The U.S.-Mexico border is a jagged 1,956-mile line that defines a simple dichotomy. On the north side of the line is the world's premier economic and military superpower. On the south side is a relatively poor country with a promising economy and a fitfully improving democracy, struggling to climb out of the shadow of its northern neighbor.
For hospital executives who work just north of the line, however, the border's effects are anything but simple.
Close proximity to the line casts hospital executives into a figurative Rio Grande of swift-moving economic, political and cultural currents-poverty, immigration policy, treating the uninsured, a bilingual culture. All those factors compound the already tough fight to keep a hospital's fiscal head above water.
"We're operating at about a 10% loss for the year," says John Grah, administrator of 173-bed Scripps Memorial Hospital Chula Vista (Calif.), about a 15-minute drive south of San Diego. Scripps Chula Vista, part of the five-hospital Scripps Health system, San Diego, is the closest hospital to the Interstate 5 border crossing, the world's busiest. That kind of loss is unsustainable, he says.
The federal government, which has restricted payments to hospitals facing a disproportionate share of charity care, needs to pick up a greater share of the burden, Grah says, because of its responsibility for policing the border and the mandate it imposes to provide emergency treatment even to illegal immigrants: the 1986 Emergency Medical Treatment and Active Labor Act.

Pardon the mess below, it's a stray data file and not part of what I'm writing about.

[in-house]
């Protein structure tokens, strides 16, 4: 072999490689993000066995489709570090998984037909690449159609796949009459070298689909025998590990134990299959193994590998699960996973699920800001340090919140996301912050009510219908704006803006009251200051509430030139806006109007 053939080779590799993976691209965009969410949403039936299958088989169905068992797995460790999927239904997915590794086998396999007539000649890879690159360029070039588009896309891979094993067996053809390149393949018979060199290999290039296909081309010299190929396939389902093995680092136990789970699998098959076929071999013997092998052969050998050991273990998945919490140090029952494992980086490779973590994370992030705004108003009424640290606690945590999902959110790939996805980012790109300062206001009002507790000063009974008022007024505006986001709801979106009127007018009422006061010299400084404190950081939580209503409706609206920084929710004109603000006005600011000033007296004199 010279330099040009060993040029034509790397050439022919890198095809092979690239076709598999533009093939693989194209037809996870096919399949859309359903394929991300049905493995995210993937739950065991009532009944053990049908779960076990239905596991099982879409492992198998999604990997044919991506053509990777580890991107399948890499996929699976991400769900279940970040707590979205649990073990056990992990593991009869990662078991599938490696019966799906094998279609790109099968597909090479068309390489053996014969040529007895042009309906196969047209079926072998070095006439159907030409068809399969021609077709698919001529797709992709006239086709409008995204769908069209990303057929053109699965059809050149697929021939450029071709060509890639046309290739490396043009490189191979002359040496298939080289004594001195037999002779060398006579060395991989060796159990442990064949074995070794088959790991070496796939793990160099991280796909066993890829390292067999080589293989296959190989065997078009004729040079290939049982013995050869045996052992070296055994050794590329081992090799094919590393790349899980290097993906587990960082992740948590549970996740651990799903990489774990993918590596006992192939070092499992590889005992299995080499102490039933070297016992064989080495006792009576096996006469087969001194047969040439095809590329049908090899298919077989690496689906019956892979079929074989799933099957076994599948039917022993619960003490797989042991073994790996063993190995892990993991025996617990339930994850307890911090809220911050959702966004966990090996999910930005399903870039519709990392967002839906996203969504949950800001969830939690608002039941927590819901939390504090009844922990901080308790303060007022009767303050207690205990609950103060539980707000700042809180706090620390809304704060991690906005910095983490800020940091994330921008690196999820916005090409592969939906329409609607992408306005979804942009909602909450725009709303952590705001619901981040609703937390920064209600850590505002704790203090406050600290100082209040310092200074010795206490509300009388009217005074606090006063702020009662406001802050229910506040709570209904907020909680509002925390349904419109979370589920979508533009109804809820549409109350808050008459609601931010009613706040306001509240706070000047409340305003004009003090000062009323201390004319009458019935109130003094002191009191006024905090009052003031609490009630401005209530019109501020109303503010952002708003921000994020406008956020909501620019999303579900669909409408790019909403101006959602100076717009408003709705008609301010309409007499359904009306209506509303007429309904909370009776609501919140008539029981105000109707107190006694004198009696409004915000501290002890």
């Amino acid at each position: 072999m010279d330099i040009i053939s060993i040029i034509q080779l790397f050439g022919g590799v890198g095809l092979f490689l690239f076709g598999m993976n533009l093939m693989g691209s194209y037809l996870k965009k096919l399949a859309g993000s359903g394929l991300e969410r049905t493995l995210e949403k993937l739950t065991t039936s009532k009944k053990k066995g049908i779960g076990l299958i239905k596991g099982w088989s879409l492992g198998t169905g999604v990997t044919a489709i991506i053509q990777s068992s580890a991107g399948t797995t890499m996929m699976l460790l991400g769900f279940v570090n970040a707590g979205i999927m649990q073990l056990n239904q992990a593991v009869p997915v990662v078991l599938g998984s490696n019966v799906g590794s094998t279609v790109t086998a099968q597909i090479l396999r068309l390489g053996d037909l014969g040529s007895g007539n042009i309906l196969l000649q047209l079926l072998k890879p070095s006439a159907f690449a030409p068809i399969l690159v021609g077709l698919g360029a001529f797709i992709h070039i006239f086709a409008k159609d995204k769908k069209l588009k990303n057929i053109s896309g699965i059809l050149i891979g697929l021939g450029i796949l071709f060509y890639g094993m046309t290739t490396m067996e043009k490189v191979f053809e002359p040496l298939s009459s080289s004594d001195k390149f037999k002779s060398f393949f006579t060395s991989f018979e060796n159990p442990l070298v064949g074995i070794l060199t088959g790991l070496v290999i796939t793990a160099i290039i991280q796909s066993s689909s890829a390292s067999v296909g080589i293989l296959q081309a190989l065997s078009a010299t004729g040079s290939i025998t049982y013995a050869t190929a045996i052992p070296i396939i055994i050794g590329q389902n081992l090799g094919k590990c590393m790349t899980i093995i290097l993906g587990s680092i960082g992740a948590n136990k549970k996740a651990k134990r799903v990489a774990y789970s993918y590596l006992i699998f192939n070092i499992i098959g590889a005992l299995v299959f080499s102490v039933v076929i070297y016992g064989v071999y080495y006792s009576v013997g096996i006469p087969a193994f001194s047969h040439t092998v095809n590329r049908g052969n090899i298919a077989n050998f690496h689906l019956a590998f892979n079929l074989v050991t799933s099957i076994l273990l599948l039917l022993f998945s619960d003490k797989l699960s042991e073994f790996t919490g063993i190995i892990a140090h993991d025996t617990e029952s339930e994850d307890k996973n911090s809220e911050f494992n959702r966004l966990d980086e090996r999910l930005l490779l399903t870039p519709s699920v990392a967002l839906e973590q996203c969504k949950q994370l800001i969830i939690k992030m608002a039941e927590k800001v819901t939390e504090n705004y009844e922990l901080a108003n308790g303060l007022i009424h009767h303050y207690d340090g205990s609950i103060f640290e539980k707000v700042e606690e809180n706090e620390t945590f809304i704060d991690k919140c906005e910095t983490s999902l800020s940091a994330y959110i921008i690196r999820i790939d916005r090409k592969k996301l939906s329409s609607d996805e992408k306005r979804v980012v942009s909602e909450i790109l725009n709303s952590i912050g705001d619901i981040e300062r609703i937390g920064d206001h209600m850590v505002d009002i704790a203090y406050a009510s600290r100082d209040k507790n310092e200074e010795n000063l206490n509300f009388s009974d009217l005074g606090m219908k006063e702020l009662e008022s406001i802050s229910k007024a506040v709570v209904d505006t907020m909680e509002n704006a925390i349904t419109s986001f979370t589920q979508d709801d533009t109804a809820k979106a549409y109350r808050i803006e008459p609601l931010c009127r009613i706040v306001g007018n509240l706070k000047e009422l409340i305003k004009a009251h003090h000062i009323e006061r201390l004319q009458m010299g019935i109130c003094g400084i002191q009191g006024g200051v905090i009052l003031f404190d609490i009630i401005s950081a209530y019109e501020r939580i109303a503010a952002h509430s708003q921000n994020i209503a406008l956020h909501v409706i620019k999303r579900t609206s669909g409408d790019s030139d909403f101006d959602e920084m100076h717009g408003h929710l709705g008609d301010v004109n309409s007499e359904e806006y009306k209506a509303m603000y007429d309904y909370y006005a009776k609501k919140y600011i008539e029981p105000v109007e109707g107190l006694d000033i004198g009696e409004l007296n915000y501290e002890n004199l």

Border crossers seeking care in the U.S. include both illegal immigrants and Mexican nationals with work visas or other clearances to enter the country. Contrary to popular belief, many can and do pay for part or all of their healthcare, especially if they have jobs on the American side of the border.
Grah estimates that as many as 7% of the patients at Scripps Chula Vista are border crossers, and poverty isn't their only disadvantage.
"The biggest problem is delay of access," says Ahmed Calvo, M.D., the hospital's medical education director. "By the time they get treatment (here), they're just sicker."
In recent years, those higher-acuity patients have boosted the admission rate for Scripps Chula Vista's emergency department to 17% from its historic average of 11%, says Mel Ochs, M.D. Ochs is the medical director for San Diego County's emergency medical services division and an emergency department physician at Scripps Chula Vista.
Overall, 43% of the hospital's patients are at or below the poverty line, and about 17% of the hospital's patients lack health insurance, which is lower than the countywide average of 25%, Grah says.
Moreover, San Diego County is the only county in California that does not run a public hospital focusing on indigent care. The County Medical System is a health plan offering some coverage for uninsured residents, but it does not cover border crossers.
U.S. border poverty
As difficult as the situation is in San Diego County, the area is relatively affluent for a border region. It is the only one of 24 border counties in Arizona, California, New Mexico and Texas that has a lower percentage of residents living below the poverty line than the U.S. average of 13.1%, according to the U.S./Mexico Border Counties Coalition. Taken as a whole, 25.5% of 6.3 million border county residents have incomes below the federal poverty limit, the coalition reported in February.
The Southwestern border counties have far fewer economic resources to deal with the costs of immigration, including healthcare, than most of the rest of the U.S., said Sharon Bronson. She is president of the border counties coalition and a Pima County, Ariz., supervisor whose district spans the county's 131-mile border with Mexico.